Absolutely! I would love to have my commute time available for reading a good book. And imagine taking a long road trip, asleep, between bed time and breakfast. There are people I would visit a lot more often if I could do that.

  • maria

    If I had the money, I’d do it in a heartbeat. I’d rather read than drive. Then you always have a sobercab on hand. Hell, you probably could have it drop you at the door at Target during a snowstorm, and call it back when you’re done shopping :) I’d name my car Scotty. DRIVE ME AROUND, SCOTTY!

  • JQP

    Yes. Once the “person driven” cars were outlawed. Those Philistines would still be out there creating mayhem.

  • Yanotha Twangai

    The first large-scale use of driverless cars will most likely be by taxi companies, not private owners. Once people become convinced that automated taxicabs are safe and reliable, the market for personal driverless vehicles will take off.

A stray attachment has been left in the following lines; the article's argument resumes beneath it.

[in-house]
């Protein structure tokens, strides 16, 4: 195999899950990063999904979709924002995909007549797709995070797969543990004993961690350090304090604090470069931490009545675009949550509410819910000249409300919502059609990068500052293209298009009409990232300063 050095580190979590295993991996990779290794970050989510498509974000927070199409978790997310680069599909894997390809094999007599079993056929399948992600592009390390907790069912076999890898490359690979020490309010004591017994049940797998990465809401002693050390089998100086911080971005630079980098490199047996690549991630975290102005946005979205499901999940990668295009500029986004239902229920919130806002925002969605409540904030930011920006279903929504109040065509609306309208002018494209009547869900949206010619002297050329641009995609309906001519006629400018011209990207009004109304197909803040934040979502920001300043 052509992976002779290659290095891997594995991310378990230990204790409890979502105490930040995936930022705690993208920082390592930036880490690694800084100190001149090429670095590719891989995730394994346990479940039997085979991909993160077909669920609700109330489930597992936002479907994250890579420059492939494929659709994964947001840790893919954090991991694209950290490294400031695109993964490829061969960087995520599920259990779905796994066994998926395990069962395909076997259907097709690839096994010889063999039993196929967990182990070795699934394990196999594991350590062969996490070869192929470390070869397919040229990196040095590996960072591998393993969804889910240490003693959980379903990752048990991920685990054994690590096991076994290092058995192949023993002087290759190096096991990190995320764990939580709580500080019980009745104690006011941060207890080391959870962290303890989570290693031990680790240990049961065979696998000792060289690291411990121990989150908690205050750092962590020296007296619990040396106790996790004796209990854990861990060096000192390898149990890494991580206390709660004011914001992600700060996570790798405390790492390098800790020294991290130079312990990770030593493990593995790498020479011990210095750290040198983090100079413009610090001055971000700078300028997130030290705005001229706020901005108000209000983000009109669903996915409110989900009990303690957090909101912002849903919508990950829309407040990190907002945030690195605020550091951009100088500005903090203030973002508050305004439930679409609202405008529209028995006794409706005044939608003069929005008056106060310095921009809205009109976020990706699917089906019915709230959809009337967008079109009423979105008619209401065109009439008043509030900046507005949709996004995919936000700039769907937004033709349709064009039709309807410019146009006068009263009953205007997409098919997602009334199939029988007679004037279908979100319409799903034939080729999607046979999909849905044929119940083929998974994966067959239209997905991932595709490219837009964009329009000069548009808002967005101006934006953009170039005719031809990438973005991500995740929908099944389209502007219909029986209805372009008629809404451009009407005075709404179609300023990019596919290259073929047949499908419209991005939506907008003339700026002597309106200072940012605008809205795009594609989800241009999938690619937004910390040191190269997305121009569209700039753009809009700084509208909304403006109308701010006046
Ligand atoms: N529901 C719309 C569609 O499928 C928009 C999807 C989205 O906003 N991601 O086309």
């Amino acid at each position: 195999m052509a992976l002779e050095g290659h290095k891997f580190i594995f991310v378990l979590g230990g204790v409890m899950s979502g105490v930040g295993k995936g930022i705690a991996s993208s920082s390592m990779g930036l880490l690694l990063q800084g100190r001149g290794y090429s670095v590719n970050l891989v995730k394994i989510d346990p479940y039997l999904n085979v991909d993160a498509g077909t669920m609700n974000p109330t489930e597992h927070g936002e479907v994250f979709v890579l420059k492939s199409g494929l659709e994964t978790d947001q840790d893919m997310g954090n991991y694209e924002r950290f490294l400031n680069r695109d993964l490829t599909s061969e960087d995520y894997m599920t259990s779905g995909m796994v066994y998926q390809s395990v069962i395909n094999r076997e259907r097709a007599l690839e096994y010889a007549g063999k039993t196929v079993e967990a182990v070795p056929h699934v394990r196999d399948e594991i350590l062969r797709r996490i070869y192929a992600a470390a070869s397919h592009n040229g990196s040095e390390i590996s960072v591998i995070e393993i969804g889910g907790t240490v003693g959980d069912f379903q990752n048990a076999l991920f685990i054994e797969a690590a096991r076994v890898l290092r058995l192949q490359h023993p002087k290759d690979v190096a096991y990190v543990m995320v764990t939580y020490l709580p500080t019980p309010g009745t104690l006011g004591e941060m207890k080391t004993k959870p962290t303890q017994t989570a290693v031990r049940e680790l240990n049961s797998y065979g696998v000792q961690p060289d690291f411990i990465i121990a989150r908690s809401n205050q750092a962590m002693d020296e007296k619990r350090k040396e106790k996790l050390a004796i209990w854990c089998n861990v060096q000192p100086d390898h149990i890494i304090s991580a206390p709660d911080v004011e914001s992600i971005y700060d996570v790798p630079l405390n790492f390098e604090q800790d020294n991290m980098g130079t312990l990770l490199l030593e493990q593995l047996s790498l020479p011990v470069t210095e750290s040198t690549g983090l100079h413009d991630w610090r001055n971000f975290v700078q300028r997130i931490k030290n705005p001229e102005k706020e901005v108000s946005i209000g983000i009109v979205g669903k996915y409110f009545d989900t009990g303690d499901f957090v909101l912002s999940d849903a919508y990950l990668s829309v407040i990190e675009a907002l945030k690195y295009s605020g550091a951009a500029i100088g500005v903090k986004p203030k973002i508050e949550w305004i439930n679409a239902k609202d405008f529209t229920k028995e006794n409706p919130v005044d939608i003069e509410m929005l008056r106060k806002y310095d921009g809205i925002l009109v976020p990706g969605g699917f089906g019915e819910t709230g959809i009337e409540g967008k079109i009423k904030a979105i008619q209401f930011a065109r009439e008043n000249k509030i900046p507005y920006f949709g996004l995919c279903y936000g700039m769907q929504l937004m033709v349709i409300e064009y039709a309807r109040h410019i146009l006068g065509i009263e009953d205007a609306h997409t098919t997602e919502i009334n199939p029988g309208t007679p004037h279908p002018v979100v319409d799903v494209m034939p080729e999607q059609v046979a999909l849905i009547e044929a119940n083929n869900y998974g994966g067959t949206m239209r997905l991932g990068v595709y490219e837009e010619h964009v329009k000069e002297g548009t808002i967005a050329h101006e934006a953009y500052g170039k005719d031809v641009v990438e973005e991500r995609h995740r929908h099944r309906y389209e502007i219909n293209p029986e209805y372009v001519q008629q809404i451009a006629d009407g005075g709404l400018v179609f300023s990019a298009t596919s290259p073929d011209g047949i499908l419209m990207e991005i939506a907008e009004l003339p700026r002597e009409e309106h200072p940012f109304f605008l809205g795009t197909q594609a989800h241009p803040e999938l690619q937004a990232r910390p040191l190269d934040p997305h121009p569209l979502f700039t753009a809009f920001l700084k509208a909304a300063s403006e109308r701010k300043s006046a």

• Pearly

      Taxi or more likely delivery service. Either way these jobs are going and they aren’t coming back

  • david

    Heck yeah! Let the car deal with all the road-ragey d-bags out there. I’m watching Netflix.

  • kevins

    Will they have the finesse to get around combines and harvest trucks? Can they be programmed to deal with the crazed deer that may or may not stay on the side of the road? If so, I’m in, but I want a couple of my neighbors to try them out first.

  • Eric

    I like driving most of the time, so I would hesitate to give that up, but there are certainly times when a self-driving car would be helpful (mostly times when I should not be driving anyway, e.g when I am too tired to be driving). In those cases, a self driving car would be nice, but a hotel room is probably a cheaper solution.